All 16 fROIs of the MD network showed a spatial compatibility effect (ts > 1.8, ps < .04; Figure 6A, Table 3), which survived correction for multiple comparisons (p < .05, FDR-corrected). The mean percent signal change across the MD network for spatial compatibility was 0.70, SD = 1.66, Cohen's d = 0.42. No significant differences were found between male and female individuals in percent signal change values in any of the fROIs (ts < 1.6, ps > .1), except right SPL which approached significance (p = .062; Figure 7A).

Table 3. 

Responses in Each MD Network fROI for Spatial and Imitative Compatibility

ROI ROI Size Intersubject Overlap Average ROI Mask Size (Voxels) Spatial Compatibility Imitative Compatibility 
t p p-FDR t p p-FDR 
L_SPL 1173 117 2.00 .026 .028 1.13 .131 .191 
L_IPS 287 28 2.00 .026 .028 1.96 .028 .089 
L_IPL 641 64 2.72 .005 .019 2.05 .023 .089 
L_MFG 536 53 2.16 .018 .028 0.53 .301 .324 
L_PrecG 338 33 2.17 .018 .028 0.91 .184 .227 
L_IFG 181 18 1.83 .040 .037 1.53 .066 .118 
L_Insula 197 19 2.78 .004 .019 0.52 .304 .324 
L_SMA 294 29 2.52 .008 .020 0.39 .349 .349 
R_SPL 1181 118 2.30 .013 .026 1.56 .062 .118 
R_IPS 227 22 2.03 .024 .028 2.30 .013 .069 
R_IPL 599 59 2.65 .005 .019 2.50 .008 .063 
R_MFG 535 53 3.57 <.001 .006 1.55 .064 .118 
R_PrecG 269 26 2.43 .009 .021 1.59 .060 .118 
R_IFG 265 26 2.61 .006 .019 2.53 .007 .063 
R_Insula 184 18 2.09 .021 .028 1.24 .120 .175 
R_SMA 328 32 2.30 .022 .028 1.06 .148 .198 
ROI ROI Size Intersubject Overlap Average ROI Mask Size (Voxels) Spatial Compatibility Imitative Compatibility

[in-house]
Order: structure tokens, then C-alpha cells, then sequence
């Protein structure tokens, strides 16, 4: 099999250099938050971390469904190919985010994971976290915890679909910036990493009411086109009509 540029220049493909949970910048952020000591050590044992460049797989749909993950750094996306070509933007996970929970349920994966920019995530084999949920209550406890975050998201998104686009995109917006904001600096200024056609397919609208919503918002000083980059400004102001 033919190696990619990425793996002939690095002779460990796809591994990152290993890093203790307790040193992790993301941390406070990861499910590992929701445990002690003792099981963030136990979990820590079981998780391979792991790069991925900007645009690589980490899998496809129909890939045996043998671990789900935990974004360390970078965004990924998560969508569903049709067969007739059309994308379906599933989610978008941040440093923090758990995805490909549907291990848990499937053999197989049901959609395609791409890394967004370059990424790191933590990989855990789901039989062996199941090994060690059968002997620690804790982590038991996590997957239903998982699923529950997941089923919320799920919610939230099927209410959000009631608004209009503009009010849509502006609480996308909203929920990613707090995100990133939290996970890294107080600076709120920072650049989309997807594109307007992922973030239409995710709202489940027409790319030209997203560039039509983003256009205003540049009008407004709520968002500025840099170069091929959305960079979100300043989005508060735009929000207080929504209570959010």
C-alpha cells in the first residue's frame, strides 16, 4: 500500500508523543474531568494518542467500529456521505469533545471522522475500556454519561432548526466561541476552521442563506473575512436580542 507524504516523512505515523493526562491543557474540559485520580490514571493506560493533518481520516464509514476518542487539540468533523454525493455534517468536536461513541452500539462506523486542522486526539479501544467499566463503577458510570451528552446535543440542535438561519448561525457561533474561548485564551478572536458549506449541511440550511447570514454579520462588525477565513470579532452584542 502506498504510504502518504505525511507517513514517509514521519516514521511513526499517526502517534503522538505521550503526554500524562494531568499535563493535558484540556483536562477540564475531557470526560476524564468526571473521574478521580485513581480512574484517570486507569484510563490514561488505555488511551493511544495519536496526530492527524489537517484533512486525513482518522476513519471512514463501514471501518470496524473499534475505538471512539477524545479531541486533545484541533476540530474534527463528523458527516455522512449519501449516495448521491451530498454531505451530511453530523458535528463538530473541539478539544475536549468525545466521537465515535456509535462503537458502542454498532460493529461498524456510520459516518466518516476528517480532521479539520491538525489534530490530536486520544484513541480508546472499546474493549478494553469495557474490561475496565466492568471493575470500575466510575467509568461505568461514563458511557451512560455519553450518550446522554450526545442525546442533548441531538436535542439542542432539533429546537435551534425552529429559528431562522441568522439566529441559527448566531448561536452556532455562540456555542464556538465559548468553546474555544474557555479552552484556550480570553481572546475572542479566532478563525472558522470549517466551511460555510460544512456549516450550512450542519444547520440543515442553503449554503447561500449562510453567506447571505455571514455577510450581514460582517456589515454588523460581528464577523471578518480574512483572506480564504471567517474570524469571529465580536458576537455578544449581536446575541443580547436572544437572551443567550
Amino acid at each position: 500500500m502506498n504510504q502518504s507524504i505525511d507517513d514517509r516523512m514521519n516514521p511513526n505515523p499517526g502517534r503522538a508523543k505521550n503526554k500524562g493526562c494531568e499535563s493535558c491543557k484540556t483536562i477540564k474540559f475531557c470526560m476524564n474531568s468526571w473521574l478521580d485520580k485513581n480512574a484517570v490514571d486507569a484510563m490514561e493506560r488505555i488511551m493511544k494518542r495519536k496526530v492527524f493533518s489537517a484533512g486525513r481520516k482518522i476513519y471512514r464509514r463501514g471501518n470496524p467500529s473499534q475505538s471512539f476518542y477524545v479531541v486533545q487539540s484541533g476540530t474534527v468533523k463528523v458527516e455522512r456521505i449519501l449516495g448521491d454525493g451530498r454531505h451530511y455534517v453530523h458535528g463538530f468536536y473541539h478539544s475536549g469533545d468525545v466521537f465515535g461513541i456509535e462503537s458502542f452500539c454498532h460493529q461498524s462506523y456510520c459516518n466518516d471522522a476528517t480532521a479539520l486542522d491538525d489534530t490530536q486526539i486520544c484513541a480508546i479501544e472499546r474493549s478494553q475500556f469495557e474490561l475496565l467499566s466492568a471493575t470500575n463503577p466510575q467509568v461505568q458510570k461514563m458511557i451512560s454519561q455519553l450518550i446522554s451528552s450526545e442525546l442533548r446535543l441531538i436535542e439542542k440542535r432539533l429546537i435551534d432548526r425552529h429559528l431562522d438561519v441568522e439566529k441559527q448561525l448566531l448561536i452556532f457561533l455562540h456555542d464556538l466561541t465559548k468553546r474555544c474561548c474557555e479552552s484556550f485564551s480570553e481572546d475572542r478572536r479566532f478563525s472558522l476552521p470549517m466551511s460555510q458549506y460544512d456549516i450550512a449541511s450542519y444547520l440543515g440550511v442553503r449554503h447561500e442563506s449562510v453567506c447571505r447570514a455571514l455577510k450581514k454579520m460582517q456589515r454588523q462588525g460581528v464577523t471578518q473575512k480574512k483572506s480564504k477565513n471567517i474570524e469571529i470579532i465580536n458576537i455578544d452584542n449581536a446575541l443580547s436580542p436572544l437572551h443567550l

t p p-FDR t p p-FDR 
L_SPL 1173 117 2.00 .026 .028 1.13 .131 .191 
L_IPS 287 28 2.00 .026 .028 1.96 .028 .089 
L_IPL 641 64 2.72 .005 .019 2.05 .023 .089 
L_MFG 536 53 2.16 .018 .028 0.53 .301 .324 
L_PrecG 338 33 2.17 .018 .028 0.91 .184 .227 
L_IFG 181 18 1.83 .040 .037 1.53 .066 .118 
L_Insula 197 19 2.78 .004 .019 0.52 .304 .324 
L_SMA 294 29 2.52 .008 .020 0.39 .349 .349 
R_SPL 1181 118 2.30 .013 .026 1.56 .062 .118 
R_IPS 227 22 2.03 .024 .028 2.30 .013 .069 
R_IPL 599 59 2.65 .005 .019 2.50 .008 .063 
R_MFG 535 53 3.57 <.001 .006 1.55 .064 .118 
R_PrecG 269 26 2.43 .009 .021 1.59 .060 .118 
R_IFG 265 26 2.61 .006 .019 2.53 .007 .063 
R_Insula 184 18 2.09 .021 .028 1.24 .120 .175 
R_SMA 328 32 2.30 .022 .028 1.06 .148 .198 

For each individual, for the MD network mask, the hard > easy contrast was used, and the top 10% of voxels (based on t values) within each parcel were defined as that individual's fROI. Uncorrected p values as well as FDR-corrected p values are reported. Cells in bold are fROIs that survive correction for multiple comparisons (p < .05, FDR-corrected).

Figure 7. 

Responses to spatial (A) and imitative compatibility (B) effects separately for male and female participants in the MD network. Error bars denote standard error of mean. None of the fROIs showed a sex difference either in imitative or spatial compatibility that survived correction for multiple comparisons.

Figure 7. 

Responses to spatial (A) and imitative compatibility (B) effects separately for male and female participants in the MD network. Error bars denote standard error of mean. None of the fROIs showed a sex difference either in imitative or spatial compatibility that survived correction for multiple comparisons.

Imitative compatibility.